One of the things I brought with me from England was a copy of “Bobby Bear’s Annual” – a book given to me by the Browns inscribed “With love and best wishes to dear Brian from Uncle Tom, Auntie Mary, David and Margaret. Dec. 1949. Just as we were leaving on ‘SS Raneli’ for Australia”. Minus its front hard cover, that book remains in my possession.

Not too many years later, although I don’t remember the date, I received another bible. It was a gift from a grandmother, but the inscription is in my mother’s handwriting – not doubt because she would have purchased it in Australia on behalf of grandma nanny still living in England.

And, so, my new life in Australia began.

Standard

Early Life In London

This is an account of my early childhood

The home address mum gave when registering my birth on 12 March 1942 was 39 Fairview Road, Tottenham, London, N15. I don’t know whether we ever lived there. I do know that during World War II mum and I spent a lot of time living with mum’s sister Nell Ridley and her eldest children, who were also very young, but I’m not sure at whose house that was. Mum was evacuated a second time to Bragborough Hall, Northamptonshire for the birth of my younger brother Alan James Rope (on 9 June 1943) when I was just 15 months old. I presume I went with her. Dad got army leave again at that time.

When clearing out mum’s last independent living residence at the time she moved into residential care in 2016 we came across my baptism certificate and a letter written at the time. It revealed I was baptised in our local Congregational church on 22 March 1942 (just 19 days after birth), whereas I had previously heard a story about being baptised in a Presbyterian church close to where my dad’s sister Mary lived one day when we went to visit her.

The Minister, Rev Henry Donald, wrote out some words by the abolitionist, author, and Congregationalist clergyman, Henry Ward Beecher and provided them to mum and dad at the baptism.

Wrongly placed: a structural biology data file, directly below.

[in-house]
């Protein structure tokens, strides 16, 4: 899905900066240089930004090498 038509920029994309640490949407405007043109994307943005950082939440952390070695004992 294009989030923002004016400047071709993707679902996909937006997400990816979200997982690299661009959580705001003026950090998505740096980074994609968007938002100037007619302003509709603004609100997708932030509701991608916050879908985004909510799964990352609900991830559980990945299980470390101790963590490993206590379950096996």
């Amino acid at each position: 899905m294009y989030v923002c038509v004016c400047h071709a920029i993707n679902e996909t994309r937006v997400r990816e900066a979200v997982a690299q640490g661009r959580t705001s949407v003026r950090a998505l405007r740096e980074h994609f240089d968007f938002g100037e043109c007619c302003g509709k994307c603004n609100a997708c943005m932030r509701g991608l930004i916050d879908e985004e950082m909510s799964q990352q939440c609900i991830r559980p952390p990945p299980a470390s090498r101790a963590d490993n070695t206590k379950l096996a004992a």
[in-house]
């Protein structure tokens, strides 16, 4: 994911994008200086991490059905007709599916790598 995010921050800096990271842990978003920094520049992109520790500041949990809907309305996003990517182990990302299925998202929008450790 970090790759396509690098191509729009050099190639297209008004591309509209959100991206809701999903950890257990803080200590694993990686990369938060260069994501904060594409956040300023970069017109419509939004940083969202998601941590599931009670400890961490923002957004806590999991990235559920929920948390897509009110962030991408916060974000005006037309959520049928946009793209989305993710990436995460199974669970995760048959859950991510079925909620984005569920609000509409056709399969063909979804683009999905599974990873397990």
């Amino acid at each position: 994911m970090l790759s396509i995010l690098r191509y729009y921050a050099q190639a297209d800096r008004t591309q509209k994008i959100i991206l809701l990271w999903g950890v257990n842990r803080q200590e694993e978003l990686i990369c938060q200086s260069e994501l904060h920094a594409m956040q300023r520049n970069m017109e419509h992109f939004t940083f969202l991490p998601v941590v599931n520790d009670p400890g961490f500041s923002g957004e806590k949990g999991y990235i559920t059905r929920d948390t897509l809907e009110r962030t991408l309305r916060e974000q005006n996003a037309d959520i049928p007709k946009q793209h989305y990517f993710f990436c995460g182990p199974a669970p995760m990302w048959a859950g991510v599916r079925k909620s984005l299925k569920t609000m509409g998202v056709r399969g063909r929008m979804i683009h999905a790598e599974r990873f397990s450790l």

I believe this to be an architectural drawing of the Stamford Hill Congregational Church:

Below is the earliest photograph I have of myself and I wonder whether it was taken on the day I was baptised.

Here are some other early photos of me (at least I’m pretty sure they are of me and not my brother):

My first memory of a home where all four of us lived as a family relates to 60 Ravensdale Road, Stamford Hill, London, N16. The house at that address has long since been demolished and replaced by housing commission bungalows. When we lived there it was a large, somewhat ugly, building with three families occupying different floors, despite an internal staircase via which each family could freely move into their neighbours’ apartments. We had the basement and ground floor. The view from the basement’s rear windows was straight into a wall, into which was set a flight of steps leading up to the back garden area. This image taken from Google maps shows 63 Ravensdale Road at the left. It and the adjacent houses look very much what I imagine our house was like.

Although we lived at this address until I was eight years old, I have only a few memories of it and suspect they only relate to things I was subsequently reminded of by mum and dad. There is a story of a big Guy Fawkes Night bonfire in the back garden area when someone’s nylon stockings were set on fire by a lit jumping jack. And I know we had pets, including a golden retriever dog that got distemper, and a couple of goldfish named after two of my uncles. There also were pet mice in a “house” with installations for them to exercise and play on.

Whilst living here I attended the Craven Park School. I started there on my fifth birthday, which apparently was the practice in England at that time. I’m told that Mum walked me to school that morning through a couple of feet of snow. My reports show that I was a good student, placing 1st in my class in both December 1949 and July 1950.

This latter report also records that my Religious Knowledge was “V. Good.”

The Bible

I do not consider myself to be a bible scholar, although it has been a part of my entire life. Here is a montage of inscriptions in my various bibles overlaid on a photo I took of another youngster reading a bible and an illustration from one of mine:

I do not know when I would have been given my first bible but, no doubt, it would have been an illustrated version considered most suitable for a young child at the time.